A new video series from Give Back Cincinnati focuses on new transportation choices in Cincinnati. In the first two installments, Cincy Red Bike and new Metro programs to attract young professional riders were covered. In the third and final installment, the series covers the Cincinnati Streetcar system which is scheduled to open in September of this year.
The video covers how the community came together in a grassroots effort to make the project a reality, and why it’s important that Cincinnati has taken the first step from being a bus only city to a multi-modal city.
One of the great aspects of urban life is the ability to meet new people and be exposed to diverse ideas you have not encountered before. Many of us, however, seem to take this fact for granted, and do not often engage in conversations with neighbors or other people we encounter throughout the city.
The creators of Cincy Stories, a new event series, hope to change exactly that. The quarterly event aims to bring people together to share stories personal from their lives.
“Cincy Stories is about intimately connecting to our neighbors and just sharing stories like people do in their living rooms or around their dining room tables,” event co-founder Shawn Braley told UrbanCincy.
The first Cincy Stories will feature three speakers: Cincinnati City Council Member Chris Seelbach, OTR Community Council President Ryan Messer, and mixologist-entrepreneur Molly Wellmann. It will be held on Tuesday, February 3 at 7pm in the Sword Room at MOTR Pub. The event is free and open to anyone who would like to come and listen.
The rate of sales is exceeding expectations, and many believe the remaining allotment will be sold within the next few days. In fact, $25 cards have already been taken off of Metro’s website, with a very limited number remaining at City Hall and Metro’s sales office.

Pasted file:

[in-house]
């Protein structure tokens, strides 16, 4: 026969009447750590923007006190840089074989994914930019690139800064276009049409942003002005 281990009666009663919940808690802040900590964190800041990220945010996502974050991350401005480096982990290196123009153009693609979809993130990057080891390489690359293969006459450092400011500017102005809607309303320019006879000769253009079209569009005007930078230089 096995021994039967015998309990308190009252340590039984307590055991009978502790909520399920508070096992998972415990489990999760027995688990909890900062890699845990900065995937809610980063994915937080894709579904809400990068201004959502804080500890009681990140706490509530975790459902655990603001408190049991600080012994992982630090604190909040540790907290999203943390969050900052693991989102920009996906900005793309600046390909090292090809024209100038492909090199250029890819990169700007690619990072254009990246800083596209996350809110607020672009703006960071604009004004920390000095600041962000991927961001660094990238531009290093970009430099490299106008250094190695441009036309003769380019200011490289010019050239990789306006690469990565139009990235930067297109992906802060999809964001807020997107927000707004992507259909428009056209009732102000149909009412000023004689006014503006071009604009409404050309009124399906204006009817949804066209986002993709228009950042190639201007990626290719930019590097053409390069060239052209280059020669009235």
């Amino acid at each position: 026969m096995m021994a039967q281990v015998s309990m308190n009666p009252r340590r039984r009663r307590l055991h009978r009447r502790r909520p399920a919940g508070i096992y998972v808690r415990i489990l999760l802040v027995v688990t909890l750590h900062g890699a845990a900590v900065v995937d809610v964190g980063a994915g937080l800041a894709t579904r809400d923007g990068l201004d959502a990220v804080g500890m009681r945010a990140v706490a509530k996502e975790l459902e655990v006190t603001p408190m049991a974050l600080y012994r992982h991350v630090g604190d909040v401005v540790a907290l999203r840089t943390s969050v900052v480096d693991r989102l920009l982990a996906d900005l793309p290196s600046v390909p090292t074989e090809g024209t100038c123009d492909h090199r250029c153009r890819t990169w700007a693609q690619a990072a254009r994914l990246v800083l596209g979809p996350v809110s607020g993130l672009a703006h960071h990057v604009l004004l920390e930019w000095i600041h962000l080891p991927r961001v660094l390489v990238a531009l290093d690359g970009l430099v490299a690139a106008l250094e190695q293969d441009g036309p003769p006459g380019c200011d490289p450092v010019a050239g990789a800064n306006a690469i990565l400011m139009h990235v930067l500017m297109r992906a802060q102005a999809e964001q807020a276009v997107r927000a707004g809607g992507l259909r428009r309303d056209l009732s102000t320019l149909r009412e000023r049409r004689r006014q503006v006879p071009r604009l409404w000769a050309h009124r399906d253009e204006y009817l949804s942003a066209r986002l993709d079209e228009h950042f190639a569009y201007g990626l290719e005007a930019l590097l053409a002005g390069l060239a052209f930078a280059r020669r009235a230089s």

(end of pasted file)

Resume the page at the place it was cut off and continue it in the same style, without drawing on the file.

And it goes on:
Streetcar supporters are pointing to this as clear evidence of the excitement surrounding the project, especially given that those buying the cards will not be able to use them until the system goes into operation in September 2016.
“Selling $72,000 worth of fare cards for a starter line that’s nearly two years from being operational shows the level of support and enthusiasm for the Cincinnati Streetcar to finally be up and running,” Derek Bauman, SW Ohio Director for All Aboard Ohio, told UrbanCincy. “This is the definition of pent up demand.”
Of course, there is also the financial benefit. Selling all 1,500 of the cards will net Metro $72,000 in fare revenue nearly two years before the Cincinnati Streetcar goes into operation.
The news comes as Believe in Cincinnati, the grassroots coalition that formed a year ago to save the project from cancellation, has organized a press conference to announce a broad new coalition of organizations and community leaders urging for the expansion of the streetcar system to Uptown.
“While we must celebrate the success we have had over the past year with construction of tracks in the OTR loop nearing completion and the downtown loop well underway, we must also be looking forward,” explained Ryan Messer, Founder of Believe in Cincinnati.
“As of today, we still do not have an official plan in place for our uptown expansion that will link downtown and OTR to the University of Cincinnati and the uptown neighborhoods,” Messer wrote in an email. “We are ready to ignite these conversations and be prepared to implement these plans into action.”
“Imagine what the impact will be when we connect Cincinnati’s core, with its 40,000 jobs and growing residential population, to the 30,000 jobs and 40,000 students in the uptown neighborhoods,” Bauman exclaimed. “This vision is as exciting as it will be transformative for the City of Cincinnati.”
The Believe in Cincinnati press conference will be held at the corner of Race and Elder Streets, near Findlay Market, and where track stub has been constructed for the accommodation of a future uptown extension. Organizers say the event will take place at 10am and will show off the new, expanded coalition of streetcar supporters urging for its expansion.
Officials with the City of Cincinnati and Southwest Ohio Regional Transit Authority (SORTA) made several major announcements last week pertaining to the rollout of the Cincinnati Streetcar system.
While the design of the rolling stock and the system’s color scheme were revealed more than a year ago, the official branding for the new mode of transit for the Cincinnati region had not. SORTA officials say that the branding will be utilized all throughout the system including its fare cards, ticketing machines, uniforms, wayfinding, brochures, website and social media, and, of course, the trains and their stations.